Quiet quitting became a buzzphrase recently after several videos regarding the topic went viral on social media. The term refers to the situation in which employees silently rebel against employers by doing the bare minimum at work.

Several factors sparked the quiet quitting trend, not the least of which are work-related stressors such as low pay, burnout, lack of opportunities for advancement, and poor working conditions. Rather than speaking their opinions, the trend shows employees silently rebel by no longer going the extra mile and only doing what their job description required – just enough to avoid getting fired.

Employers have reacted with another silent form of retaliation towards this behavior: Quiet firing.

What’s quiet firing?

Quiet firing is described as an employer deliberately treating an employee badly so that they will quit, thus avoiding awkward conversations, as well as severance. The employer wants the employee to go but does not want to do the firing — so the employer provokes the employee into leaving. 

As stated by Time Magazine, “Social media influencer DeAndre Brown was one of the first people to mention the term in a viral TikTok video on Aug. 24, where he describes ‘quiet firing’ as a workplace that fails to reward an employee for their contributions to an organization, forcing them to leave their jobs.” 

Examples of quiet firing could be an employer not giving a clearly-deserving employee a raise, giving them poor performance reviews despite satisfactory performance, or increasing their workload to an exorbitant degree without additional pay. Some have also experienced quiet quitting in the form of insufficient or minimal paid time off or sick time.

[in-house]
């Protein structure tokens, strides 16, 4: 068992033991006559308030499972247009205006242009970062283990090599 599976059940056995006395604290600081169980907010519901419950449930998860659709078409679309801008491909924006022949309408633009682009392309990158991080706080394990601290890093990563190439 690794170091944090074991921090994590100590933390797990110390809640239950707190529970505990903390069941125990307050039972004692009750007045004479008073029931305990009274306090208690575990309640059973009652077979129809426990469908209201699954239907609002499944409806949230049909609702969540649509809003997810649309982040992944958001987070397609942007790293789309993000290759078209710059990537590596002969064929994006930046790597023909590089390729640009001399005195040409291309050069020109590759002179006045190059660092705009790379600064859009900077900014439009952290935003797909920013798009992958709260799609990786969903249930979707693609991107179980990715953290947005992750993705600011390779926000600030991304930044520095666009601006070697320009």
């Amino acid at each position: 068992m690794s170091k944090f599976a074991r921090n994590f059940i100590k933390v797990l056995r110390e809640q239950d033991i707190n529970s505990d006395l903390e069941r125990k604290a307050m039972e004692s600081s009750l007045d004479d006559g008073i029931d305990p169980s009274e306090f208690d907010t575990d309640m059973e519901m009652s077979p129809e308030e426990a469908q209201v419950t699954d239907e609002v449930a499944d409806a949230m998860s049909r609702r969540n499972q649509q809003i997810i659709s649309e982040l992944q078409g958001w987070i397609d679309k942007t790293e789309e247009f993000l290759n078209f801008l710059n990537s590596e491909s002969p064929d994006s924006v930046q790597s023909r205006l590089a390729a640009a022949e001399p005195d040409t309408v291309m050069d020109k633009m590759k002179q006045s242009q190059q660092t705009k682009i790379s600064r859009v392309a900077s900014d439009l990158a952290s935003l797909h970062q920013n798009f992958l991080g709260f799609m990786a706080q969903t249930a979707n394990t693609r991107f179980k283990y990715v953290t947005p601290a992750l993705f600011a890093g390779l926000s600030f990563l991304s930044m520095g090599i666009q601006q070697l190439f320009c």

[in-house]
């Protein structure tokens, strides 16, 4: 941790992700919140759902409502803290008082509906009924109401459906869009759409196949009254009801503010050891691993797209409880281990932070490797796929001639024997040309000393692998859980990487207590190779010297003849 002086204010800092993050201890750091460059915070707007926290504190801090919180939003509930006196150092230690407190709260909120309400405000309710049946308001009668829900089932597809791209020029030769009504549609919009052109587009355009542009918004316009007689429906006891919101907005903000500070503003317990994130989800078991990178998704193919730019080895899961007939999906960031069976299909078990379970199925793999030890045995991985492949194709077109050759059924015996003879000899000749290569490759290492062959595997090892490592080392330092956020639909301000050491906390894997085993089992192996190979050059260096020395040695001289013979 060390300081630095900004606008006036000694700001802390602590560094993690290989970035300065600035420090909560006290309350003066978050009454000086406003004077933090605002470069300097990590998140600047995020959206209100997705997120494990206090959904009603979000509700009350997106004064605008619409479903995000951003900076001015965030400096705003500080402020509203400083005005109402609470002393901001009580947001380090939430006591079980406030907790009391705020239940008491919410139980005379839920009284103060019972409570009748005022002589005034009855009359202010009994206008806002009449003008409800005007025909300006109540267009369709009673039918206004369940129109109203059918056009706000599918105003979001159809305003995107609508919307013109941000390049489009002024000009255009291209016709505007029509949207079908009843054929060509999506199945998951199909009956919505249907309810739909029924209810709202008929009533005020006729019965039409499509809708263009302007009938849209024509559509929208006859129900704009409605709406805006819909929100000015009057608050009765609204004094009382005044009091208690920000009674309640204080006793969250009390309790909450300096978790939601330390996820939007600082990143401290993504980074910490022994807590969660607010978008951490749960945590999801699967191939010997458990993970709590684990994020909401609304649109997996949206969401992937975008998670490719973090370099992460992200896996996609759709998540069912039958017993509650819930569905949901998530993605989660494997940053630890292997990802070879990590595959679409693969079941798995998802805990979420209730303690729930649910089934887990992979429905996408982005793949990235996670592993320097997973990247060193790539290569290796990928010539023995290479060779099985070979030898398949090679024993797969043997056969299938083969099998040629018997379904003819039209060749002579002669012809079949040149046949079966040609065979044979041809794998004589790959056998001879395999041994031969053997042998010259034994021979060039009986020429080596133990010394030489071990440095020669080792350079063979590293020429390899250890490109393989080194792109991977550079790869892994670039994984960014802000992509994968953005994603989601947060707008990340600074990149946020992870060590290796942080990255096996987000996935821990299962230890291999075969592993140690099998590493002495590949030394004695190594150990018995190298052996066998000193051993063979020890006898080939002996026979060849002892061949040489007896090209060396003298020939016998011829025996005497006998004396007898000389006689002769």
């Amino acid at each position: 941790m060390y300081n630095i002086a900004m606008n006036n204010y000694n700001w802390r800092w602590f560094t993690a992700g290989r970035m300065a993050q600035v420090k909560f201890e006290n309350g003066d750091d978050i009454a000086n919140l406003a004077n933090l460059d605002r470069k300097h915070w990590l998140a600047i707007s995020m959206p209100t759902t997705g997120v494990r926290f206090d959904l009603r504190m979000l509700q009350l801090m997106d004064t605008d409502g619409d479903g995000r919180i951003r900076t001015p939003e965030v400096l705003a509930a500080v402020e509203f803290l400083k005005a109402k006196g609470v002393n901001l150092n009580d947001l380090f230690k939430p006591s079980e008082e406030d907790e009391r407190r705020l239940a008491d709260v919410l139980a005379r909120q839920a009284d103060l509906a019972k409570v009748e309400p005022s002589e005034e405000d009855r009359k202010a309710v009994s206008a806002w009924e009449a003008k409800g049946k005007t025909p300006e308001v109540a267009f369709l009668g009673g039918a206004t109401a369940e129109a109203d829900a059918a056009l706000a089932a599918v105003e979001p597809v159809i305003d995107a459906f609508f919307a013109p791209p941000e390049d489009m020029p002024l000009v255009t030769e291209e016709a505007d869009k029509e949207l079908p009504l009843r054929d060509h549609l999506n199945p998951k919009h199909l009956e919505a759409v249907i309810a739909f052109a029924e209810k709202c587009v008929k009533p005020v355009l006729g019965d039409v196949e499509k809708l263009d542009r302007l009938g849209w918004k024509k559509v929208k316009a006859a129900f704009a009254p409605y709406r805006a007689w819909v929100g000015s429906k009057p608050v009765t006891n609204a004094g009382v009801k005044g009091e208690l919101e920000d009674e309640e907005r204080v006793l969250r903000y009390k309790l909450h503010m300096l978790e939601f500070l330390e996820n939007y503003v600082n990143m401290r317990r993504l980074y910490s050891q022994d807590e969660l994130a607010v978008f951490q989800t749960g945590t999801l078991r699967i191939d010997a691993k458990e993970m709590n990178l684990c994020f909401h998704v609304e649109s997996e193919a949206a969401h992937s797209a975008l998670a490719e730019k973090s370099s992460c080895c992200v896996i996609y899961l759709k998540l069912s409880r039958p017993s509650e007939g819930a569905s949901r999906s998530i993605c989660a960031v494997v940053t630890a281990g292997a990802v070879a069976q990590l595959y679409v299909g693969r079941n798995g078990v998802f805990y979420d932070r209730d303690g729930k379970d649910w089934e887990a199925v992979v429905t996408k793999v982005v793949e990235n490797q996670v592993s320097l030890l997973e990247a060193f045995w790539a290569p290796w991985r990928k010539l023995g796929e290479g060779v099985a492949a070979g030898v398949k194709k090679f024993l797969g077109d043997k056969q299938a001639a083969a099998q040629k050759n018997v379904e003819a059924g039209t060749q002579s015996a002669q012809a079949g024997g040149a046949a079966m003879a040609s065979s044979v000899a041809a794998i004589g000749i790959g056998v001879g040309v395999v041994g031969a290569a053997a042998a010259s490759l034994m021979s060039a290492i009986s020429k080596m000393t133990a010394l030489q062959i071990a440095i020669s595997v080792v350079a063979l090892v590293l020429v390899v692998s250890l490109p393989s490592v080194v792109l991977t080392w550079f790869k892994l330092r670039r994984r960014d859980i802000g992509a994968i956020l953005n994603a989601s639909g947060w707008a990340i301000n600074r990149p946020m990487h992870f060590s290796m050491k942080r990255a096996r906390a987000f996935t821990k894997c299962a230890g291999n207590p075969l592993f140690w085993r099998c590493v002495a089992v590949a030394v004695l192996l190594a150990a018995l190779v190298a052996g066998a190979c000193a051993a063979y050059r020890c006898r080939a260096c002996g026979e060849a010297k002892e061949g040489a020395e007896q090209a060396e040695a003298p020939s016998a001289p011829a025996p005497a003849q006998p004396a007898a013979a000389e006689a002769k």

According to a recent Forbes article, other signs of quiet firing include:  

  • Delegating an employee’s favorite projects to other employees 
  • Reducing their work hours with no reasonable explanation. 
  • Excluding the employee from important emails, meetings, or discussions. 
  • Assigning them undesirable tasks no one wants to do 
  • Changing an employee’s job description or title without their input 
  • Asking them to start documenting everything pertaining to their work. 
  • Sabotaging their career growth 
  • Discouraging them with continuous negative feedback 

Does it work?

The question of the hour is, does the method of quiet firing work? A popular LinkedIn [ost stated that “It [quiet firing] works great for companies…eventually, you’ll feel so incompetent, isolated, or unappreciated that you’ll go find a new job, and they never have to deal with a development plan or offer severance.” 

In short, it typically accomplishes the goal employers set out with but is it ethical? Experts caution against it as the practice can backfire for several reasons. One of these reasons is that employers overworking employees without reasonable compensation can violate overtime laws, and the employers may open themselves up to constructive dismissal lawsuits.  

Other ways quiet firing may backfire are: 

  • Employers cannot legally withhold an employee’s pay for time worked. 
  • Not providing enough sick time may violate applicable paid sick leave laws. 
  • It can create a toxic workplace culture which can increase overall turnover. 

What can employees do? 

Speak up. The habit of attempting manipulation via quiet quitting or quiet firing isn’t advised in the workplace. If you feel you are being quiet fired, be transparent with your managers about the issue. If the problem is not resolved or addressed, employees can escalate the issue or bring it to HR. Cultivating a workplace where communication is suppressed can lead to violations and open companies to the risk of lawsuits. If you don’t know how to navigate and resolve these types of issues within your organization, we recommend you reach out to an HR Expert.

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